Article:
Thermal Battery Unveiled In South Australia

Thermal battery - South Australia

Image: CCT Energy Storage

Adelaide company CCT Energy Storage yesterday took the wraps off its thermal battery, a device it says has unique capabilities.

CCT’s Thermal Energy Device (TED) can accept any form of electrical input – including from wind and solar power – and convert and store this energy as heat using molten silicon as the storage medium. This heat can then be utilised or turned back into electricity when required.

” TED’s ability to manage input variations, produce base load output, take shallow cycle input and charge and discharge simultaneously … meaning the applications are extensive,” states the company.

Thermal Energy Device - TED

As to the specifications of the battery in the photo above, there didn’t appear to be any information publicly available at the time of writing. It’s been claimed TED can store energy at 12 times the density of lead-acid batteries and approximately five times the density of lithium-ion technologies.

According to an article on BusinessDailyMedia, TED can be scaled up from 5kW applications to large scale applications of hundreds of megawatts.

“Readily scalable, TED will be used to power remote communities, commercial businesses telecommunications networks and transport systems – with 10 TED units to be supplied to commercial customers this year and production expected to increase by more than 200 units by 2020,” says CCT.

While CCT Energy Storage will be producing TED units commercially itself locally, last month it signed a manufacturing agreement with MIBA Group in Europe, which will exclusively manufacture and distribute TED to Denmark, Sweden and the Netherlands.

The launch event yesterday was attended by South Australian Energy Minister Dan van Holst Pellekaan1, who seemed pretty excited about the tech.

CCT Energy Storage was established in 2011 and its first working scale prototype was produced in 2012. The company’s operations are based at Lonsdale, where prototype design, construction and assembly and testing are carried out.

Not The Only Thermal Battery Show In Town

CCT isn’t the only company in Adelaide developing thermal batteries based on molten silicon that can work with renewables such as wind and solar power. 1414 Degrees2 is currently finishing up on installing its biogas version – GAS-TESS  – at SA Water’s Glenelg Wastewater Treatment plant. SA Water is trialing the system to help it meet a target of zero net cost energy from 2020.

1414 Degrees is also working on its 200MWh+ TESS-GRID, which is designed to provide energy security in electricity markets with substantial renewables-based generation.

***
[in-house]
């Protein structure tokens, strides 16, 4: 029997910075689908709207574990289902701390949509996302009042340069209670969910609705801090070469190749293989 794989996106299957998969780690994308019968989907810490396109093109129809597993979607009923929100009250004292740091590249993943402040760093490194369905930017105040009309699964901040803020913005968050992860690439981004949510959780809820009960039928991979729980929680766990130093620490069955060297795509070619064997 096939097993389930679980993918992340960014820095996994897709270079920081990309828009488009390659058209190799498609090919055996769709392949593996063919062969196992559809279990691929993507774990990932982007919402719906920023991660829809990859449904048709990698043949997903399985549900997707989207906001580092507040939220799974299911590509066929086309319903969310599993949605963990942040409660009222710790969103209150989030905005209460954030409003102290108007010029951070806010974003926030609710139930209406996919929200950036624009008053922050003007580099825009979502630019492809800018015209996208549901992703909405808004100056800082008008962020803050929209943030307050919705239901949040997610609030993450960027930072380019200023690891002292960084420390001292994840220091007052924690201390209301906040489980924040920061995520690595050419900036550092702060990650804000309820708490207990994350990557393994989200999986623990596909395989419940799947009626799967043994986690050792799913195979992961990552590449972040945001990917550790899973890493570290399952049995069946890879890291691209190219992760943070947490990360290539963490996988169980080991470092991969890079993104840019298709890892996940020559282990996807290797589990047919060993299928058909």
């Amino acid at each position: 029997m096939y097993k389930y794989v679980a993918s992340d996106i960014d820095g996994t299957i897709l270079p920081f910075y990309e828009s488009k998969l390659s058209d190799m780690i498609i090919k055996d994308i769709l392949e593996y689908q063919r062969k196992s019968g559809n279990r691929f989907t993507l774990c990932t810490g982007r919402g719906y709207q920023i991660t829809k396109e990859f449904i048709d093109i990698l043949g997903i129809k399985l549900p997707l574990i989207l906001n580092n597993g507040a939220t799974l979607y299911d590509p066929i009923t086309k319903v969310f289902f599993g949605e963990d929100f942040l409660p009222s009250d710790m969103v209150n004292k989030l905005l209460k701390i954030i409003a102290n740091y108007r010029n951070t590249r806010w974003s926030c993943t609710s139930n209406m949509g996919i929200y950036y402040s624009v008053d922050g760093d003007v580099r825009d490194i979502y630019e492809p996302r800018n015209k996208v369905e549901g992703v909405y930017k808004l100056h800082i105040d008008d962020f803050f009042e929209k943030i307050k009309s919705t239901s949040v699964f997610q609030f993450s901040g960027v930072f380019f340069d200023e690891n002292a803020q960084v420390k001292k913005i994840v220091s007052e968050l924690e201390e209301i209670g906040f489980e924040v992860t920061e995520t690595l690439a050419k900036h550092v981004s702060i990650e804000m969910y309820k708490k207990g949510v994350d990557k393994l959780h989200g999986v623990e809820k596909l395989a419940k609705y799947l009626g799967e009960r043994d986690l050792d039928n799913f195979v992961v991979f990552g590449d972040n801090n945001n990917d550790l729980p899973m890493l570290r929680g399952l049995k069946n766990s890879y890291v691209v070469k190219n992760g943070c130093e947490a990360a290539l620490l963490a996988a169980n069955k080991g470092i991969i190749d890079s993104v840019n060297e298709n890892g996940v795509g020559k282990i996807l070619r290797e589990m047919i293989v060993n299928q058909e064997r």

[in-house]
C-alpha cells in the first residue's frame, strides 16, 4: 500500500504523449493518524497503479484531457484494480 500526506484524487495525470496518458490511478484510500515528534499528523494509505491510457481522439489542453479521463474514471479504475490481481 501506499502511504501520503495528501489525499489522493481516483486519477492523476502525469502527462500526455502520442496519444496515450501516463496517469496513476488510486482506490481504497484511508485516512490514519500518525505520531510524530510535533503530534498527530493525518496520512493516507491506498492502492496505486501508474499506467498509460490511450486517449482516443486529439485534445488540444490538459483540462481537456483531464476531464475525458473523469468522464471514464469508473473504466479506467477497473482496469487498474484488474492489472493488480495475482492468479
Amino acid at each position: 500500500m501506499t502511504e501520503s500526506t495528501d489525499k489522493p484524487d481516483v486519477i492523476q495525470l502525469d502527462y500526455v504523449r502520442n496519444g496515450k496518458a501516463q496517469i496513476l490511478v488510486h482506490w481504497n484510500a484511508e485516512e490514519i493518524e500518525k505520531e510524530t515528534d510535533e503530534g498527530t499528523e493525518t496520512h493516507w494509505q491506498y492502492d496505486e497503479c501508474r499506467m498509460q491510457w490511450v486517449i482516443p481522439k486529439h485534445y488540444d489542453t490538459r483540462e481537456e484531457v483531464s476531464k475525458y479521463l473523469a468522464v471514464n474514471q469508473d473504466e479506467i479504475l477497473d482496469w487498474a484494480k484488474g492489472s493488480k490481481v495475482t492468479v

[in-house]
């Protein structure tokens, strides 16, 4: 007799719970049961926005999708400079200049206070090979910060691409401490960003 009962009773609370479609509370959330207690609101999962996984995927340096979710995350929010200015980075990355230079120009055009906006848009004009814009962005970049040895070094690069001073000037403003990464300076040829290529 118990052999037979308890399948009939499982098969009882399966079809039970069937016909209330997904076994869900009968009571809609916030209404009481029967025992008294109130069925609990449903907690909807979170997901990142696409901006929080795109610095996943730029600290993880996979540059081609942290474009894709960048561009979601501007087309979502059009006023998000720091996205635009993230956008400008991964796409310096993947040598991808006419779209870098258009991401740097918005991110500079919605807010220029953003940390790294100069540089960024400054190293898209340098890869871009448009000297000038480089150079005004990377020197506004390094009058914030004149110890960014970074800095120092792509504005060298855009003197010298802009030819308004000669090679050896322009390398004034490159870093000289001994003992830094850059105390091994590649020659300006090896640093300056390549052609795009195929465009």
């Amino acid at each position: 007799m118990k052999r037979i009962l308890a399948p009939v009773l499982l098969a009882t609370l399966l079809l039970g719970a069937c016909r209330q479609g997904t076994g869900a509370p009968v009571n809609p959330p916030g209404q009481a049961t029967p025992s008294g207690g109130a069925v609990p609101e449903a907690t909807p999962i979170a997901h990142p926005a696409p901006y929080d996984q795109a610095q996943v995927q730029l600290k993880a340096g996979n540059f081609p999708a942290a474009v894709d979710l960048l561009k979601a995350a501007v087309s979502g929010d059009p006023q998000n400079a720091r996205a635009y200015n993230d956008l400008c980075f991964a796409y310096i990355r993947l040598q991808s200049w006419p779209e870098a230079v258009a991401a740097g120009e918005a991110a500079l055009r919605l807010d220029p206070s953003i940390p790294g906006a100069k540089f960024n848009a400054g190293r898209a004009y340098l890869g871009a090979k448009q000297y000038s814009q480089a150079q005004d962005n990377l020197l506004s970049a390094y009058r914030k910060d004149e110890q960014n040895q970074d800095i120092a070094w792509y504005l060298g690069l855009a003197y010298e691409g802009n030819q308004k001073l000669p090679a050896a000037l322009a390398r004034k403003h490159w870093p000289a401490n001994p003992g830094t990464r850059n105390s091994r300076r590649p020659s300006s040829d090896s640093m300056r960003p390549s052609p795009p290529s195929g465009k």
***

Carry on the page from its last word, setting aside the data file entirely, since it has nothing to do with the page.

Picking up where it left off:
It appears there’s been some legal wrangling between CCT Energy Storage and 1414 Degrees in the past over intellectual property related issues.


  1. Minister van Holst Pellekaan really, really likes batteries
  2. The name 1414 degrees is taken from the temperature (Celsius) at which silicon melts
About Michael Bloch

Michael caught the solar power bug after purchasing components to cobble together a small off-grid PV system in 2008. He's been reporting on Australian and international solar energy news ever since.


  1. I notice their website is careful not to mention round-trip efficiency.
    Absolute maximum possible theoretical recovery is ~80%, and likely to be much less in practice. If you can use the waste heat for something useful it wouldn’t be so bad, especially if the generated electricity would be wasted otherwise.

  2. Consiering power stations run at 20% efficiency how does heat remained stored without loss?

    • The biggest reason that thermal power stations have relatively poor efficiency (typically ~30%) is because the steam they use to drive their turbines isn’t very hot (500 – 700 degrees celcius). The laws of thermodynamics mean that, for a power station which converts heat into electricity, the efficiency goes up when you increase the temperature of your heat source. Coal-fired and gas-fired stations use water which means running above 500 degrees becomes difficult because very high pressures are required to raise the boiling point of water so high.
      The silicon thermal battery looks like it operates at 1400 Celcius which is very much hotter than power stations and could in theory be much more efficient.
      I do wonder what they use to convert the heat back into electricity, if they use a working fluid like water they’ll get at best the same efficiency as a normal thermal power station.

      And actually, the 1414 website has a lot more technical details and says “15-40% electrical efficiency”, it talks about Stirling engines using air as the working fluid, so I guess it’s nothing magical after all

      And like you say, they must have extremely good insulation to stop the heat escaping and losing all the stored energy. 1414 claims “up to a week” and that the daily cycling means it’s not a big issue.

  3. (Actually to be technically correct, most gas-fired stations use hot exhaust gas for their turbines instead of steam (or- as well as steam). This helps them be somewhat more efficient than coal-fired plants, but still less than 50%)

  4. 80%? try 10%. I’m pretty sure their energy recovery device is a “thermoelectric device” using Seebeck Effect, aka a reverse Peltier. The best commercially available units (Alphabet Energy) have an efficiency under 7%. The research aims to get to 10% via exotic-er materials. And that’s just in the recovery stage. Sure, the cooling system gets you low-grade heat you could maybe use too. But it’s gotta be pretty low grade (ie cool) to enable the thermal gradient necessary for the device to work.

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